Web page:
Arguments are either valid or invalid. All valid arguments are good and invalid arguments are bad. A bad argument is also fallacious. Therefore, in the strict sense of the term, whatever causes an invalid argument also causes a fallacy.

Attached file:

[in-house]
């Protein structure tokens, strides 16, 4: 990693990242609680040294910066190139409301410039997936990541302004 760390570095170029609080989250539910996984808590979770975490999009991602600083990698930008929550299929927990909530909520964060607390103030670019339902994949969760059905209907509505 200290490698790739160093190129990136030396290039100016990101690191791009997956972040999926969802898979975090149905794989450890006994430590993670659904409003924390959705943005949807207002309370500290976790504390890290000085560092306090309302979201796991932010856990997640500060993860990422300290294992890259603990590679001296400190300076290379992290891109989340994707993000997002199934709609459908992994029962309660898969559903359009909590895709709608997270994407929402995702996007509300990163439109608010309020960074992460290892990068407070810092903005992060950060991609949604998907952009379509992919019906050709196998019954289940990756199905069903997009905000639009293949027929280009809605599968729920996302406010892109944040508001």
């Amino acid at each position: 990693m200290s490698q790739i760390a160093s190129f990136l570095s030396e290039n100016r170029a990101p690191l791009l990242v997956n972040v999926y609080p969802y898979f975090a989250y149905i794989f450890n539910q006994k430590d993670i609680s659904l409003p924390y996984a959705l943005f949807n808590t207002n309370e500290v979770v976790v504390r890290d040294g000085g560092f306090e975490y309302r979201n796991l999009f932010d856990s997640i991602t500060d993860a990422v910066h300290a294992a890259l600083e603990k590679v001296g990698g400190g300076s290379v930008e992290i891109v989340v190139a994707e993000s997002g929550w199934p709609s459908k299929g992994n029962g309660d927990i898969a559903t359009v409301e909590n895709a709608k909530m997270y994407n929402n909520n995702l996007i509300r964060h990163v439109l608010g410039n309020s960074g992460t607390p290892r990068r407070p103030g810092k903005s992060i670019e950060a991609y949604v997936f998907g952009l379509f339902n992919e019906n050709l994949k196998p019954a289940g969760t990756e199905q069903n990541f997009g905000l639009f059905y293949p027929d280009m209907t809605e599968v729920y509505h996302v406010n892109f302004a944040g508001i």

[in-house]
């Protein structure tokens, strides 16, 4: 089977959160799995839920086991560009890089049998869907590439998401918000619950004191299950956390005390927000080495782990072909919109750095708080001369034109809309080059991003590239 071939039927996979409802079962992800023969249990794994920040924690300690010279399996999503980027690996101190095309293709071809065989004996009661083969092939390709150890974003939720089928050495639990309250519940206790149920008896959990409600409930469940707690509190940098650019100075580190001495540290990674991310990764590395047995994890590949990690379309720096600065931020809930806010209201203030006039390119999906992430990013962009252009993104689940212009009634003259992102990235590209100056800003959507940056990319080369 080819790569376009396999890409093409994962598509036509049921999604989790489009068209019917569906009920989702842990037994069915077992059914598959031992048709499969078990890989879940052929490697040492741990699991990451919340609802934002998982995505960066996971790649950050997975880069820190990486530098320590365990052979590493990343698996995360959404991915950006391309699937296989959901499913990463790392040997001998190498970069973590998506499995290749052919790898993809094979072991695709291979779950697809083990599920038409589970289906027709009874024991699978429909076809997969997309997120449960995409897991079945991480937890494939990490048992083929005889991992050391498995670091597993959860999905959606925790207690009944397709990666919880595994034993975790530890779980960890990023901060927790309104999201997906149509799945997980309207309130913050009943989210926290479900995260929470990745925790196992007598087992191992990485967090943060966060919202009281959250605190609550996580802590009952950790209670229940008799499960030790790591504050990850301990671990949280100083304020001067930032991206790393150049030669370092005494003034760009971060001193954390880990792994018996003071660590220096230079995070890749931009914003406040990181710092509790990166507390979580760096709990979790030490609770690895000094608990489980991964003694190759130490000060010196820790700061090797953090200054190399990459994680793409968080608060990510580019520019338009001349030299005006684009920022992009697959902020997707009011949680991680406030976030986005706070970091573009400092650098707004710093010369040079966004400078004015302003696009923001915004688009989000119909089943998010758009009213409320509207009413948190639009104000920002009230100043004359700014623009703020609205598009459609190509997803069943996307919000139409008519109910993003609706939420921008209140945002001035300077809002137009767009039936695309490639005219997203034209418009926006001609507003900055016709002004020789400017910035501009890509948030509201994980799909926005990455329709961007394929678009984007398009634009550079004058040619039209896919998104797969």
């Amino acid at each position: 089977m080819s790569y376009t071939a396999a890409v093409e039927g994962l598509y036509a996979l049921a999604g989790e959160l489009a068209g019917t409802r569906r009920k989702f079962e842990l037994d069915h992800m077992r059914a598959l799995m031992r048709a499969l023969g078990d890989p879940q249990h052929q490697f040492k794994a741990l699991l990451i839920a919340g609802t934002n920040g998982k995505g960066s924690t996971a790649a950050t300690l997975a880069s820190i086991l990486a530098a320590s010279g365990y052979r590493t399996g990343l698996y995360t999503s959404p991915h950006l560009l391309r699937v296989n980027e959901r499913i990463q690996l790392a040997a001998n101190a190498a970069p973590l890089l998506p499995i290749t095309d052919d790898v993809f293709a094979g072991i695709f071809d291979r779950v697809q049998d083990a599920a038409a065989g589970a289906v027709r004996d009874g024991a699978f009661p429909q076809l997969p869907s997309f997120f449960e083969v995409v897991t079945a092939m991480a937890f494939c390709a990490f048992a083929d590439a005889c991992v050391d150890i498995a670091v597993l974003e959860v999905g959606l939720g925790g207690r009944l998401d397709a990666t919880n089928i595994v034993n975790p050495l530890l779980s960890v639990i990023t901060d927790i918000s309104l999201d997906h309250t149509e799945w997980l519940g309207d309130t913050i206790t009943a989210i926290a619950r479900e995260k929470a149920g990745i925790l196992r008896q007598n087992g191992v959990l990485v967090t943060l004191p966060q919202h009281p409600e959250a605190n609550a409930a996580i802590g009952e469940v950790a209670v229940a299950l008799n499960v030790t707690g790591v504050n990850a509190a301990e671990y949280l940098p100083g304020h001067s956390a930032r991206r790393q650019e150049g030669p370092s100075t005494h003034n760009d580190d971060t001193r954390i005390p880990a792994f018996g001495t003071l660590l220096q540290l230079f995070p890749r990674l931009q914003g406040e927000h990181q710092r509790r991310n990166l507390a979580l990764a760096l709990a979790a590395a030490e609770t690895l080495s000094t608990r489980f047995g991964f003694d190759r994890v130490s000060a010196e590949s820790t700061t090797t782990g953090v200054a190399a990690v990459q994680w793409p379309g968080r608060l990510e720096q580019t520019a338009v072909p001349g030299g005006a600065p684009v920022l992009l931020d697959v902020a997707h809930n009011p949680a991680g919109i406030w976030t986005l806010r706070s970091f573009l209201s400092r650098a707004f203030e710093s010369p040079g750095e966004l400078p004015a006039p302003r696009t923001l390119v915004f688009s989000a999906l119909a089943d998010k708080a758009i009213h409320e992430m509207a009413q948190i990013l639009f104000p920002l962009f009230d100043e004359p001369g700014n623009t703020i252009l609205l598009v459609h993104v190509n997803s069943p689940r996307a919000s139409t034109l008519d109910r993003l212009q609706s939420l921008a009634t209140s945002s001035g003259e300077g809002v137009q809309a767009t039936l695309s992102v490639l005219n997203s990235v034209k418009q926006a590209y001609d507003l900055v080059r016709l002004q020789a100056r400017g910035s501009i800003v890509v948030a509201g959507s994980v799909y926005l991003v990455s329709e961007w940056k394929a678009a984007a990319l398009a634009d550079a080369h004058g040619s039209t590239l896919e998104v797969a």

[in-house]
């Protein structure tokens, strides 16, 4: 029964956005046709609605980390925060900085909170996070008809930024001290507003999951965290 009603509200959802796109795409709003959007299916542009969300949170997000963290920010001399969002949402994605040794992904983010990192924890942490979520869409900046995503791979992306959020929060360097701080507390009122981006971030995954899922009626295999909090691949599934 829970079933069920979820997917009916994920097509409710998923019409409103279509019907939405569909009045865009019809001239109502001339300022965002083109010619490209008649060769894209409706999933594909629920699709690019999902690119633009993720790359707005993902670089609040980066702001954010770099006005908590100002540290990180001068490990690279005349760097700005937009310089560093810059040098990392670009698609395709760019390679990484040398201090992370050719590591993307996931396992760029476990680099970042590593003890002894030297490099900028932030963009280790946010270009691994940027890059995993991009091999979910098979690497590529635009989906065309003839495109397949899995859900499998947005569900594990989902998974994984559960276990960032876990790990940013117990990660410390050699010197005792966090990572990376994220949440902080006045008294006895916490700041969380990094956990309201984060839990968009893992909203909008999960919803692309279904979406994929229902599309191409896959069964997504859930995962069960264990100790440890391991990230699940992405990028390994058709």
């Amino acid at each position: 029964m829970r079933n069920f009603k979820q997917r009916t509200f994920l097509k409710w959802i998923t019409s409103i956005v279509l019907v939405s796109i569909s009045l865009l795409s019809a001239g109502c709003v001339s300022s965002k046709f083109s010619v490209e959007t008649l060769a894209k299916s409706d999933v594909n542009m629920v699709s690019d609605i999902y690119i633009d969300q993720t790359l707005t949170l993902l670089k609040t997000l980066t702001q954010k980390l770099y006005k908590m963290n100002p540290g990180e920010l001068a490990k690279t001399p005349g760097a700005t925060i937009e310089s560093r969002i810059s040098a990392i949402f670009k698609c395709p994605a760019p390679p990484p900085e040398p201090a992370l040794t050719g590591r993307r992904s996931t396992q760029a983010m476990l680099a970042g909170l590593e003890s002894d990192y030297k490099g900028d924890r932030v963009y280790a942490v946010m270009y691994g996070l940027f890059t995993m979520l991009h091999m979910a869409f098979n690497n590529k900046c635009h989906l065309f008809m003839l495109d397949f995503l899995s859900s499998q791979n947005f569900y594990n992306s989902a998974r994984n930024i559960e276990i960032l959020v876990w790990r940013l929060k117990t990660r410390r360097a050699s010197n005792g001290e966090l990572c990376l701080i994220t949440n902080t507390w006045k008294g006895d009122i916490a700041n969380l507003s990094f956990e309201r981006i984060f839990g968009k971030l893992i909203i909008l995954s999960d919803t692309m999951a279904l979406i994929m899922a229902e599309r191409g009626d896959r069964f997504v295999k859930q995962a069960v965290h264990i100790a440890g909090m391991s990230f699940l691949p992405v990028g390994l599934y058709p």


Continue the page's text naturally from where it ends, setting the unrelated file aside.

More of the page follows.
“Argument ad Populum” is a fallacy which is committed when a speech appeals to emotion and stirs up love or hatred. Generally, political speeches fall under this category. A classic example of this fallacy finds place in Shakespeare’s Julius Caser, when Mark Antony instigates the crowd to take revenge on Caesar’s killing. It should be noted that in such case the appeal is striking and hence it is noticeable easily.